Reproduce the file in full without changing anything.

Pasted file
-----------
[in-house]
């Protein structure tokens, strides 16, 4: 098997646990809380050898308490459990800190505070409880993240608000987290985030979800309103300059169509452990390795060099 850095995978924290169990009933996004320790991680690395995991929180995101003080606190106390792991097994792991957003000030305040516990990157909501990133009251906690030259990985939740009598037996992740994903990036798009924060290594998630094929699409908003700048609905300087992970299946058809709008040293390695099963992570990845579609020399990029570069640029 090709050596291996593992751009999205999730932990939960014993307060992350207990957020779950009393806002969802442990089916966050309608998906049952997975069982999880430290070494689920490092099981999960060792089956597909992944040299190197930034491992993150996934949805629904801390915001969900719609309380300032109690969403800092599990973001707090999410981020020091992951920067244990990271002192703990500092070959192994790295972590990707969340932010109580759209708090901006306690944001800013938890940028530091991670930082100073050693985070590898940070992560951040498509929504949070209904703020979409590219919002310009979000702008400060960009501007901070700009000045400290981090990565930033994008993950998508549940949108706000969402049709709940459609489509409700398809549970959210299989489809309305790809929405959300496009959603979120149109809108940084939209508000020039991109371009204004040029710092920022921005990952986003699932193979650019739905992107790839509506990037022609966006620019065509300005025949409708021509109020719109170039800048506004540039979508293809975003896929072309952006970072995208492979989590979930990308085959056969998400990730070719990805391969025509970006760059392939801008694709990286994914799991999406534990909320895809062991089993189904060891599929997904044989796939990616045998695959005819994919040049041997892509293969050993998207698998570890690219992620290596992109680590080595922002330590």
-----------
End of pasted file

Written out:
[in-house]
């Protein structure tokens, strides 16, 4: 098997646990809380050898308490459990800190505070409880993240608000987290985030979800309103300059169509452990390795060099 850095995978924290169990009933996004320790991680690395995991929180995101003080606190106390792991097994792991957003000030305040516990990157909501990133009251906690030259990985939740009598037996992740994903990036798009924060290594998630094929699409908003700048609905300087992970299946058809709008040293390695099963992570990845579609020399990029570069640029 090709050596291996593992751009999205999730932990939960014993307060992350207990957020779950009393806002969802442990089916966050309608998906049952997975069982999880430290070494689920490092099981999960060792089956597909992944040299190197930034491992993150996934949805629904801390915001969900719609309380300032109690969403800092599990973001707090999410981020020091992951920067244990990271002192703990500092070959192994790295972590990707969340932010109580759209708090901006306690944001800013938890940028530091991670930082100073050693985070590898940070992560951040498509929504949070209904703020979409590219919002310009979000702008400060960009501007901070700009000045400290981090990565930033994008993950998508549940949108706000969402049709709940459609489509409700398809549970959210299989489809309305790809929405959300496009959603979120149109809108940084939209508000020039991109371009204004040029710092920022921005990952986003699932193979650019739905992107790839509506990037022609966006620019065509300005025949409708021509109020719109170039800048506004540039979508293809975003896929072309952006970072995208492979989590979930990308085959056969998400990730070719990805391969025509970006760059392939801008694709990286994914799991999406534990909320895809062991089993189904060891599929997904044989796939990616045998695959005819994919040049041997892509293969050993998207698998570890690219992620290596992109680590080595922002330590």